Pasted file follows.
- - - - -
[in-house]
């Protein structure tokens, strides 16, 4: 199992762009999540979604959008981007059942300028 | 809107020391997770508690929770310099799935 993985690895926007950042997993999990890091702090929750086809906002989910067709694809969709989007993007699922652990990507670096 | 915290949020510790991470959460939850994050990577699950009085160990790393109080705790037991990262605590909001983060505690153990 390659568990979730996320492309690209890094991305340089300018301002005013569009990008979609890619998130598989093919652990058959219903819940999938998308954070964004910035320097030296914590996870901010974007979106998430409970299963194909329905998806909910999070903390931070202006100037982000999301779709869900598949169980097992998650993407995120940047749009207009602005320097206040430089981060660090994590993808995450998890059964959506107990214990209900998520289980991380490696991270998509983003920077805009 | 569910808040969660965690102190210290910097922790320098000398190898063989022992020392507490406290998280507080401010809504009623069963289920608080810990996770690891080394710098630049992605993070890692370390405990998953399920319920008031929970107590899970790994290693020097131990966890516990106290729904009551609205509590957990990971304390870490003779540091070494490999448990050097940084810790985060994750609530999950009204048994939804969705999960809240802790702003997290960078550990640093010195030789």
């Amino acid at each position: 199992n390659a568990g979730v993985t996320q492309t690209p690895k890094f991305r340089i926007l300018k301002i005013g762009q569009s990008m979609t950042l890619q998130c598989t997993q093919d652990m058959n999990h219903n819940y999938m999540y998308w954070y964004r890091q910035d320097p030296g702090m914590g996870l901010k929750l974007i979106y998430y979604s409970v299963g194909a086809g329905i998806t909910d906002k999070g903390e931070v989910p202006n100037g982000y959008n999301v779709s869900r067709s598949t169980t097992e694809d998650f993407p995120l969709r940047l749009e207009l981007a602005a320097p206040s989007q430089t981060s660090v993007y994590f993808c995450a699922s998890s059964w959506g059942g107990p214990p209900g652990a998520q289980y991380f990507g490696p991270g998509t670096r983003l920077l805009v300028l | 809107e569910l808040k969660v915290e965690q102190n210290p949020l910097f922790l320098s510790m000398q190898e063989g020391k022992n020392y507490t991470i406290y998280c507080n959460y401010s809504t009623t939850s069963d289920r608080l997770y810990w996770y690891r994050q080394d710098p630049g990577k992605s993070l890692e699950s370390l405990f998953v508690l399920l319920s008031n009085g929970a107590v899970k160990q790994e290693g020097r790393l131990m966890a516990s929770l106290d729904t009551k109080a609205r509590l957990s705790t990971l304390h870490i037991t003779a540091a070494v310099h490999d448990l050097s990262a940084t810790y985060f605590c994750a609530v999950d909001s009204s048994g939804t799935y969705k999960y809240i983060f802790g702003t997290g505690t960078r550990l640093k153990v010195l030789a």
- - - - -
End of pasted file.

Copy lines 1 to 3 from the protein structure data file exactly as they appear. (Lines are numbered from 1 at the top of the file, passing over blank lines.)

[in-house]
């Protein structure tokens, strides 16, 4: 199992762009999540979604959008981007059942300028 | 809107020391997770508690929770310099799935 993985690895926007950042997993999990890091702090929750086809906002989910067709694809969709989007993007699922652990990507670096 | 915290949020510790991470959460939850994050990577699950009085160990790393109080705790037991990262605590909001983060505690153990 390659568990979730996320492309690209890094991305340089300018301002005013569009990008979609890619998130598989093919652990058959219903819940999938998308954070964004910035320097030296914590996870901010974007979106998430409970299963194909329905998806909910999070903390931070202006100037982000999301779709869900598949169980097992998650993407995120940047749009207009602005320097206040430089981060660090994590993808995450998890059964959506107990214990209900998520289980991380490696991270998509983003920077805009 | 569910808040969660965690102190210290910097922790320098000398190898063989022992020392507490406290998280507080401010809504009623069963289920608080810990996770690891080394710098630049992605993070890692370390405990998953399920319920008031929970107590899970790994290693020097131990966890516990106290729904009551609205509590957990990971304390870490003779540091070494490999448990050097940084810790985060994750609530999950009204048994939804969705999960809240802790702003997290960078550990640093010195030789």
């Amino acid at each position: 199992n390659a568990g979730v993985t996320q492309t690209p690895k890094f991305r340089i926007l300018k301002i005013g762009q569009s990008m979609t950042l890619q998130c598989t997993q093919d652990m058959n999990h219903n819940y999938m999540y998308w954070y964004r890091q910035d320097p030296g702090m914590g996870l901010k929750l974007i979106y998430y979604s409970v299963g194909a086809g329905i998806t909910d906002k999070g903390e931070v989910p202006n100037g982000y959008n999301v779709s869900r067709s598949t169980t097992e694809d998650f993407p995120l969709r940047l749009e207009l981007a602005a320097p206040s989007q430089t981060s660090v993007y994590f993808c995450a699922s998890s059964w959506g059942g107990p214990p209900g652990a998520q289980y991380f990507g490696p991270g998509t670096r983003l920077l805009v300028l | 809107e569910l808040k969660v915290e965690q102190n210290p949020l910097f922790l320098s510790m000398q190898e063989g020391k022992n020392y507490t991470i406290y998280c507080n959460y401010s809504t009623t939850s069963d289920r608080l997770y810990w996770y690891r994050q080394d710098p630049g990577k992605s993070l890692e699950s370390l405990f998953v508690l399920l319920s008031n009085g929970a107590v899970k160990q790994e290693g020097r790393l131990m966890a516990s929770l106290d729904t009551k109080a609205r509590l957990s705790t990971l304390h870490i037991t003779a540091a070494v310099h490999d448990l050097s990262a940084t810790y985060f605590c994750a609530v999950d909001s009204s048994g939804t799935y969705k999960y809240i983060f802790g702003t997290g505690t960078r550990l640093k153990v010195l030789a």